Genetic tests are done to confirm whether an animal has or does not have certain genes. Some genes are good, and some are bad.
In Labradors, some genetic tests are done by looking at the phenotype (the expression of the genes in the dog). These types of tests are looking at eyes and seeing that they are clear of retinal and other problems, and looking at x-rays of hips and elbows and seeing that the bones have good conformation. These tests can be reported on websites such as the Orthopedic Foundation for Animals (OFA) and the canine eye registry foundation (CERF). See our Links Page for more information on these sites.
Some genetic tests are done by looking at the DNA itself and genotyping the animal. For Labradors, the disease that these type of tests are done for are Exercise Induced Collapse (EIC) and Centronuclear Myopathy (CNM). For genotyping, dogs can be seen to be clear (not carriers), or they can be carriers but not have the disease, or they can be carriers and have the disease. If animal are carriers but do not have the disease, they can be used for breeding but care must be made not to breed with another animal that is a carrier as some (approximately 1 in 4 animals) of the offspring will get the disease.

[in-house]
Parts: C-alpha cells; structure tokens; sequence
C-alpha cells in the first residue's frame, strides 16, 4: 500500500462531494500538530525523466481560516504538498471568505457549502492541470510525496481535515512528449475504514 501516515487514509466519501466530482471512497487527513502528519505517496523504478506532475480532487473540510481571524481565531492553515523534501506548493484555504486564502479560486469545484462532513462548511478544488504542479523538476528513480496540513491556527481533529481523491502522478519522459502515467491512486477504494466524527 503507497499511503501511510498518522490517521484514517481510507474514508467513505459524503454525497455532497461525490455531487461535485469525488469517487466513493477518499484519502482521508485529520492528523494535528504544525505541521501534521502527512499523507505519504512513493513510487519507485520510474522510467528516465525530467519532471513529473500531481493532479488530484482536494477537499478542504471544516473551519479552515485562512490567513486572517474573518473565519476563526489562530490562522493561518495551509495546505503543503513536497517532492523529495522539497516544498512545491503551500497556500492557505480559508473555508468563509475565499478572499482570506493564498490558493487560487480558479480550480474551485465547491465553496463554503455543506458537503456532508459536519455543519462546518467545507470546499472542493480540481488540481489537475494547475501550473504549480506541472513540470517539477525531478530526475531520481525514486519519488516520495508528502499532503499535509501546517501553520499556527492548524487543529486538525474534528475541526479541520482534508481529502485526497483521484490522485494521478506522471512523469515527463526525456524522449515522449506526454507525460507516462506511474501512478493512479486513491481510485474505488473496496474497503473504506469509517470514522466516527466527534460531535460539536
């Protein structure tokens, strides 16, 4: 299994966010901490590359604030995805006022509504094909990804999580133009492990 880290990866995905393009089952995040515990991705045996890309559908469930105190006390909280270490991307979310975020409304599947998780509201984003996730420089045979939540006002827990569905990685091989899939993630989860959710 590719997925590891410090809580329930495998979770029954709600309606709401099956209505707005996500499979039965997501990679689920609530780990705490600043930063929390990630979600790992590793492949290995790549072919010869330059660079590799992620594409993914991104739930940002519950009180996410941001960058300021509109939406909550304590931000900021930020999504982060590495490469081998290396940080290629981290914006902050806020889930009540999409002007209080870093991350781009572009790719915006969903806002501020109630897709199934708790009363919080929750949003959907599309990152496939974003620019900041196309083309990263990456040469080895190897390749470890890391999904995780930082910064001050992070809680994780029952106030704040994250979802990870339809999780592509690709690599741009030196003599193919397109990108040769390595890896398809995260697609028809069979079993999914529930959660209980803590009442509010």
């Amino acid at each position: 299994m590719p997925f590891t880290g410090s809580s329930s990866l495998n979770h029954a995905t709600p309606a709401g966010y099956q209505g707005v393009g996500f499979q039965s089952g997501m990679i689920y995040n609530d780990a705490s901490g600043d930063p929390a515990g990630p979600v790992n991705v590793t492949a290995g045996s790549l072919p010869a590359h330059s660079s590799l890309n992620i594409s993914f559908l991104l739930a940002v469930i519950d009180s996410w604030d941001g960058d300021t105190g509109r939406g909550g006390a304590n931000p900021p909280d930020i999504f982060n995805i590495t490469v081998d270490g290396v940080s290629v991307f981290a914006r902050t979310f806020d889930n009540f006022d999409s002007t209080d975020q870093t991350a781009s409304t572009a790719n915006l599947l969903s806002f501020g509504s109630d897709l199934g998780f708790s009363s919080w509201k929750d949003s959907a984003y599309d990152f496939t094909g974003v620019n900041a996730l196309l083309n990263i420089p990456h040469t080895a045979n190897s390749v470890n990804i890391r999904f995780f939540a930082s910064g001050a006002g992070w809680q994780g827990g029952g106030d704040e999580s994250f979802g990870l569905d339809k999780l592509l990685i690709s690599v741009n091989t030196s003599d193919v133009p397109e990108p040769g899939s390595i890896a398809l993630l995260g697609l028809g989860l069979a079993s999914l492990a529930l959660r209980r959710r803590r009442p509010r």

There is currently some controversy about the OFA rating for hips. When compared to the PennHIP rating, the OFA rating often differs. The only thing the two rating systems agree upon is if a dog does have hip dysplasia.
For information on the results of genetic tests for our girls see Our Girl's Genetic Tests.